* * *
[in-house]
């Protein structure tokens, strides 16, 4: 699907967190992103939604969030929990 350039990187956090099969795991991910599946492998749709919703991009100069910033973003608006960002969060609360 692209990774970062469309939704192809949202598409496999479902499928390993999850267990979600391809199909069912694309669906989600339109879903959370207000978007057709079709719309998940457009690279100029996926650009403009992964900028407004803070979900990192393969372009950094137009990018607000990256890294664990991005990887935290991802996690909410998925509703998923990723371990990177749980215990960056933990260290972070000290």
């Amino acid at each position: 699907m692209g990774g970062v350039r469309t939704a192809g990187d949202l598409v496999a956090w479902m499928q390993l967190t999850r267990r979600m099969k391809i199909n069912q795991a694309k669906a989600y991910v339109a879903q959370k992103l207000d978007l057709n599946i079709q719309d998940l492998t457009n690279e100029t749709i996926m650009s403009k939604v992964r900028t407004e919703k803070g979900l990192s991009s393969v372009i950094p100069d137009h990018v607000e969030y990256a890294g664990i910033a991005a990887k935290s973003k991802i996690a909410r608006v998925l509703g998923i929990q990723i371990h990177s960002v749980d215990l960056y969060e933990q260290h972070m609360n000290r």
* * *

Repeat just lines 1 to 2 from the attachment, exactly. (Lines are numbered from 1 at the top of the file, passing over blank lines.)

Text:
[in-house]
């Protein structure tokens, strides 16, 4: 699907967190992103939604969030929990 350039990187956090099969795991991910599946492998749709919703991009100069910033973003608006960002969060609360 692209990774970062469309939704192809949202598409496999479902499928390993999850267990979600391809199909069912694309669906989600339109879903959370207000978007057709079709719309998940457009690279100029996926650009403009992964900028407004803070979900990192393969372009950094137009990018607000990256890294664990991005990887935290991802996690909410998925509703998923990723371990990177749980215990960056933990260290972070000290």